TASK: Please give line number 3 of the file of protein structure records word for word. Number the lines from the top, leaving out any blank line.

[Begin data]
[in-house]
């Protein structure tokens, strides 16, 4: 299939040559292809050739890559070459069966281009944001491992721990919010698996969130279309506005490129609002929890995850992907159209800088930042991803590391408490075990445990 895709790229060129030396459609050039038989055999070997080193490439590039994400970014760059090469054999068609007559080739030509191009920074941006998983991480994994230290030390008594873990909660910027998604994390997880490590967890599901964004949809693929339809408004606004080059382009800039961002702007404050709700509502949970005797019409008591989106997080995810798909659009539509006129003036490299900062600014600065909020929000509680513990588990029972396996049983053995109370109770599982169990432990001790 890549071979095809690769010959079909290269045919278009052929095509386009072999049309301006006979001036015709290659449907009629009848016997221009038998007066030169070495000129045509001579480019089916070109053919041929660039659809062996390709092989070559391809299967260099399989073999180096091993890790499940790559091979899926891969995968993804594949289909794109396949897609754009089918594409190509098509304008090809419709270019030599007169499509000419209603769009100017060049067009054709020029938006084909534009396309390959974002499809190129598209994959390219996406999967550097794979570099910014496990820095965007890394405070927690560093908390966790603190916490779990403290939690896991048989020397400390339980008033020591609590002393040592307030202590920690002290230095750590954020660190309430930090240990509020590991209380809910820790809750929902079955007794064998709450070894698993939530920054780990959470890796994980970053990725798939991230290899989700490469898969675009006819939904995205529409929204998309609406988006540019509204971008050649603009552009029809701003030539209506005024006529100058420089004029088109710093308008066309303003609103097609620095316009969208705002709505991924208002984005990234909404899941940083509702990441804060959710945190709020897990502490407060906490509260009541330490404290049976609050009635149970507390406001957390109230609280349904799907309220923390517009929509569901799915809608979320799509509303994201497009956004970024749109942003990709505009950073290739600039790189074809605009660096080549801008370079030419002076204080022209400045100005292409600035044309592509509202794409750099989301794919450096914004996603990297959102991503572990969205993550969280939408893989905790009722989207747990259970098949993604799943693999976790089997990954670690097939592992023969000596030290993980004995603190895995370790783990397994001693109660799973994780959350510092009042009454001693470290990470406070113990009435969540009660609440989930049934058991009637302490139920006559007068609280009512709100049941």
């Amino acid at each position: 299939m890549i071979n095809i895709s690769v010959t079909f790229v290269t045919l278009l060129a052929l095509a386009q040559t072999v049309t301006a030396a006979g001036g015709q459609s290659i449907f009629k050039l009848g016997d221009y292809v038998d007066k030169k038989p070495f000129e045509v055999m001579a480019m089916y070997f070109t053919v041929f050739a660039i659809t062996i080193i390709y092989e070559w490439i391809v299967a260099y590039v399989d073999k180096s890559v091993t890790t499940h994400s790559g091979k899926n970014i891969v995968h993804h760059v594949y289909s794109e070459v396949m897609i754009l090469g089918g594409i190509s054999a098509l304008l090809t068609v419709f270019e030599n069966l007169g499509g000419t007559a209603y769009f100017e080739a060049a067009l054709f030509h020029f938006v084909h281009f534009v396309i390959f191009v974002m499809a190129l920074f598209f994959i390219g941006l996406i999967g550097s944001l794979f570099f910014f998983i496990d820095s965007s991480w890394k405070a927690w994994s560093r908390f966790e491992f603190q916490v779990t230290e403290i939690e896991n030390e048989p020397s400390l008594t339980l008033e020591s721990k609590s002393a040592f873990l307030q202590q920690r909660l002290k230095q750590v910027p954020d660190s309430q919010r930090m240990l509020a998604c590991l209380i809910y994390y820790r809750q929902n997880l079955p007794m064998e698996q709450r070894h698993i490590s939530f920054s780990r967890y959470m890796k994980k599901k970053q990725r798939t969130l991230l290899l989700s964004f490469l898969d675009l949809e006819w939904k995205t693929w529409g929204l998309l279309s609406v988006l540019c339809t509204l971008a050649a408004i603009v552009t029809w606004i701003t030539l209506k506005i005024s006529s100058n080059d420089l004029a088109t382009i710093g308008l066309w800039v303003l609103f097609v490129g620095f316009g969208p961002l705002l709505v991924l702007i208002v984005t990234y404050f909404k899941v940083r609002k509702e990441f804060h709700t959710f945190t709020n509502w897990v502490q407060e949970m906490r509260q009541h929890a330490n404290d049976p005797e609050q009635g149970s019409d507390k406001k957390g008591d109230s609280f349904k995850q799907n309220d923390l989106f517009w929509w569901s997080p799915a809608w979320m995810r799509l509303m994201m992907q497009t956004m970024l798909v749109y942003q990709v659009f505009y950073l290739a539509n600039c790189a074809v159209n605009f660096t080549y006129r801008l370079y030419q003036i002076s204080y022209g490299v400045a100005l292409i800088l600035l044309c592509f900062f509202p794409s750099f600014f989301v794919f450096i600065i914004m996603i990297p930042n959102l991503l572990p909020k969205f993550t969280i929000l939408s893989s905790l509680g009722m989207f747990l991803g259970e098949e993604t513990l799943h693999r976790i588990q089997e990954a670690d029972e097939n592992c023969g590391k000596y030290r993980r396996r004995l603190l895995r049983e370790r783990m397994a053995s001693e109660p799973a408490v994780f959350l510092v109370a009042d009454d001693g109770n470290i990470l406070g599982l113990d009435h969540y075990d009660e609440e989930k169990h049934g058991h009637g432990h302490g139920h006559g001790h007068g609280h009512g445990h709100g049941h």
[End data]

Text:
């Amino acid at each position: 299939m890549i071979n095809i895709s690769v010959t079909f790229v290269t045919l278009l060129a052929l095509a386009q040559t072999v049309t301006a030396a006979g001036g015709q459609s290659i449907f009629k050039l009848g016997d221009y292809v038998d007066k030169k038989p070495f000129e045509v055999m001579a480019m089916y070997f070109t053919v041929f050739a660039i659809t062996i080193i390709y092989e070559w490439i391809v299967a260099y590039v399989d073999k180096s890559v091993t890790t499940h994400s790559g091979k899926n970014i891969v995968h993804h760059v594949y289909s794109e070459v396949m897609i754009l090469g089918g594409i190509s054999a098509l304008l090809t068609v419709f270019e030599n069966l007169g499509g000419t007559a209603y769009f100017e080739a060049a067009l054709f030509h020029f938006v084909h281009f534009v396309i390959f191009v974002m499809a190129l920074f598209f994959i390219g941006l996406i999967g550097s944001l794979f570099f910014f998983i496990d820095s965007s991480w890394k405070a927690w994994s560093r908390f966790e491992f603190q916490v779990t230290e403290i939690e896991n030390e048989p020397s400390l008594t339980l008033e020591s721990k609590s002393a040592f873990l307030q202590q920690r909660l002290k230095q750590v910027p954020d660190s309430q919010r930090m240990l509020a998604c590991l209380i809910y994390y820790r809750q929902n997880l079955p007794m064998e698996q709450r070894h698993i490590s939530f920054s780990r967890y959470m890796k994980k599901k970053q990725r798939t969130l991230l290899l989700s964004f490469l898969d675009l949809e006819w939904k995205t693929w529409g929204l998309l279309s609406v988006l540019c339809t509204l971008a050649a408004i603009v552009t029809w606004i701003t030539l209506k506005i005024s006529s100058n080059d420089l004029a088109t382009i710093g308008l066309w800039v303003l609103f097609v490129g620095f316009g969208p961002l705002l709505v991924l702007i208002v984005t990234y404050f909404k899941v940083r609002k509702e990441f804060h709700t959710f945190t709020n509502w897990v502490q407060e949970m906490r509260q009541h929890a330490n404290d049976p005797e609050q009635g149970s019409d507390k406001k957390g008591d109230s609280f349904k995850q799907n309220d923390l989106f517009w929509w569901s997080p799915a809608w979320m995810r799509l509303m994201m992907q497009t956004m970024l798909v749109y942003q990709v659009f505009y950073l290739a539509n600039c790189a074809v159209n605009f660096t080549y006129r801008l370079y030419q003036i002076s204080y022209g490299v400045a100005l292409i800088l600035l044309c592509f900062f509202p794409s750099f600014f989301v794919f450096i600065i914004m996603i990297p930042n959102l991503l572990p909020k969205f993550t969280i929000l939408s893989s905790l509680g009722m989207f747990l991803g259970e098949e993604t513990l799943h693999r976790i588990q089997e990954a670690d029972e097939n592992c023969g590391k000596y030290r993980r396996r004995l603190l895995r049983e370790r783990m397994a053995s001693e109660p799973a408490v994780f959350l510092v109370a009042d009454d001693g109770n470290i990470l406070g599982l113990d009435h969540y075990d009660e609440e989930k169990h049934g058991h009637g432990h302490g139920h006559g001790h007068g609280h009512g445990h709100g049941h």